Locusts and Honey – Teach Me to Live That I Dread the Grave as Little as My Bed

London-based funeral doom duo, Locusts and Honey, formed in 2023 to give expression to their love of early 90s doom, atmospheric black metal, and dark ambient music. As the vision of multi-instrumentalist, Tomás Robertson, the music finds its voice with the presence of Stephen Murray at the microphone. For their debut EP, they present one 28-minute composition split into six parts and take the discovery of the Iron Age cadavers of Ireland and Denmark as their inspiration.

All music should create a sense of place, and Locusts and Honey do not struggle in this regard. Opener, ‘Surfeit of Lampreys’, emerges with a deadpan drone and provides the backdrop for a ruminating clean guitar to pluck the single notes like keys to a machine of which nobody can remember how to operate. Your ears will detect a drizzly rain in the background biding its time before the storm arrives. Mogwai have made a career out of playing music like this. We must wait until track two, ‘Leathern Cord’, for the first power chord to spill out of the amps like pus from an infected flesh wound. Yet there’s a solemnity to it rather than a gratuitous violent intent. The drums count the beats on the hi hat and take their time to lay down the kick and snare combination. Listen to the reverb echo in the mix like a person trapped in the abyss. The vocals are just as distant, but that suits the mood of the music. Imagine Lycia as a funeral doom band.

Robertson laces his riffs with high pressure distortion like Unsane if you asked them to play doom metal. This music does not bore you, but it bores into your head like a patient drill that takes its time to get under your skin. Who remembers when Anathema wrote music like this? ‘Confraternities of the Cord’ promises a modicum of melody underneath the blanket of smothering guitar gain. The chords sound like slow splashes of rain. You can glimpse a shade of pastel colouring in this song. Listen to the hum of the distorted bass – it’s enough to make your throat muscles contract. By contrast, ‘Beauty and Atrocity’ unleashes the first sign of an animated tempo with incorporeal noise guitars and inhumane growl vocals.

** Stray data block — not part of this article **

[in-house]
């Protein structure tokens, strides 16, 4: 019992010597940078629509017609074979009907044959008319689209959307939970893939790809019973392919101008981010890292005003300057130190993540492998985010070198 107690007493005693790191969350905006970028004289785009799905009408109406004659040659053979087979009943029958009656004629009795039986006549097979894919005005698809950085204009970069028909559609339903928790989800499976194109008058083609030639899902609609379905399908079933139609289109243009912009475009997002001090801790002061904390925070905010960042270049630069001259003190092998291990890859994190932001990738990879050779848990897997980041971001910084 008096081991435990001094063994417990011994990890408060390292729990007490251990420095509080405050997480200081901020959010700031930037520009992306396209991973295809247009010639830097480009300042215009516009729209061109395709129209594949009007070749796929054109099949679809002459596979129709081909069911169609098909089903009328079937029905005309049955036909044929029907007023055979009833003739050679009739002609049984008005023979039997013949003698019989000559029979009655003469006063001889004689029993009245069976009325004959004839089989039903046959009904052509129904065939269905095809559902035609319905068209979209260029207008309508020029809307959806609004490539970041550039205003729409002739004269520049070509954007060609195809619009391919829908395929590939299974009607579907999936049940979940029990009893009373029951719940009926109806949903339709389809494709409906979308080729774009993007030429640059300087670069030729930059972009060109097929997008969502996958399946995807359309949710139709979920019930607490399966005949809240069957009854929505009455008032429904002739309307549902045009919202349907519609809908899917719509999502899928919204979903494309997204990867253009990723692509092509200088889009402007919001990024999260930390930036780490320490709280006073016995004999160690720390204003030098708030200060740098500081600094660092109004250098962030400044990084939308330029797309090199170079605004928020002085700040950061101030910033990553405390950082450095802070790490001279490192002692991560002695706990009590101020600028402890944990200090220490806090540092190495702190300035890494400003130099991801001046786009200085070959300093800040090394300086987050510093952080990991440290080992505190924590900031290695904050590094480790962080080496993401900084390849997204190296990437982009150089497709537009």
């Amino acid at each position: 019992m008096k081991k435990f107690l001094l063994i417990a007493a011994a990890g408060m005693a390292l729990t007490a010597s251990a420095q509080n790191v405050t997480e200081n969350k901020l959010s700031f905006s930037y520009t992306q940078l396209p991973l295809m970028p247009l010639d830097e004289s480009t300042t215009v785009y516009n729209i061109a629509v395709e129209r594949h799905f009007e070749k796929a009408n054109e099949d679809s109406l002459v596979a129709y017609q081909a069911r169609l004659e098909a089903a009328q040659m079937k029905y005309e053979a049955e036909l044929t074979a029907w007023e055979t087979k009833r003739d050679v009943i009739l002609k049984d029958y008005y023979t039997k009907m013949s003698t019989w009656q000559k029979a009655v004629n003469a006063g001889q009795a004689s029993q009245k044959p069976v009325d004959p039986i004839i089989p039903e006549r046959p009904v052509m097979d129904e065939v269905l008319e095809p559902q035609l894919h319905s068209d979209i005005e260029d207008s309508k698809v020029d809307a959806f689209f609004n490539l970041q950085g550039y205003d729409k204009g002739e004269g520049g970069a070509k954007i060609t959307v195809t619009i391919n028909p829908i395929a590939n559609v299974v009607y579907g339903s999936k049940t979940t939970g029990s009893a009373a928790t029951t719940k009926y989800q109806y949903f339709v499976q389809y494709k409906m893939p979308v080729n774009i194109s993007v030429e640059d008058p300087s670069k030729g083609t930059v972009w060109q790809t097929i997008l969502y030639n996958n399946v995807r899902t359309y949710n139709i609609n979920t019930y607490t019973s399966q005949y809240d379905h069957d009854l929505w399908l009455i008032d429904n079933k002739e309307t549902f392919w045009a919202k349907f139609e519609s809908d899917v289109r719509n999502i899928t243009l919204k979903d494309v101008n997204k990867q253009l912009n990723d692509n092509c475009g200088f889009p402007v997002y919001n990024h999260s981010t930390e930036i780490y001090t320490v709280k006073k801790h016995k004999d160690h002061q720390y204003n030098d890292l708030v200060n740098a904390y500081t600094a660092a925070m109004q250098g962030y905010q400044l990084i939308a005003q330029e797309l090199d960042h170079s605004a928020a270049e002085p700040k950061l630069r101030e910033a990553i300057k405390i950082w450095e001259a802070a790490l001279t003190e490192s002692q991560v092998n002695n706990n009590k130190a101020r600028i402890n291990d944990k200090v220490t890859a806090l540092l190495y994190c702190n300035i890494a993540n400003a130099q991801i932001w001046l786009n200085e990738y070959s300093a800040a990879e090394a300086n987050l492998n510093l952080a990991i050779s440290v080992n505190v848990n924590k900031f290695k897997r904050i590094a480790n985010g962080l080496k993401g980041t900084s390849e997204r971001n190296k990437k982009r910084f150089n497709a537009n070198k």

This music is the definition of atmospheric doom – Robertson could be playing simple fifth chords, but the layering and pedal effects give the guitars an extra dimension. Hark how the swirling amp loops drift like clouds of ash in ‘Damnation Memoriae’ as a quiet guitar frets the single notes underneath in a sauntering movement. Locusts and Honey achieve two things at the climax of this record – they define atmospheric metal as something you can grasp, and they live up to the self-description of their music as cinematic. How often can we say that the future looks bright for a funeral doom artist?


Release Date: 24/05/2024

Record Label: Hypaethral Records

Standout tracks: Leathern Cord, Confraternities of the Cord

Suggested Further Listening: Esoteric – Subconscious Dissolution into the Continuum (2004), Oldblood – Arms to the Sky EP (2020), Atavist – III Absolution (2020)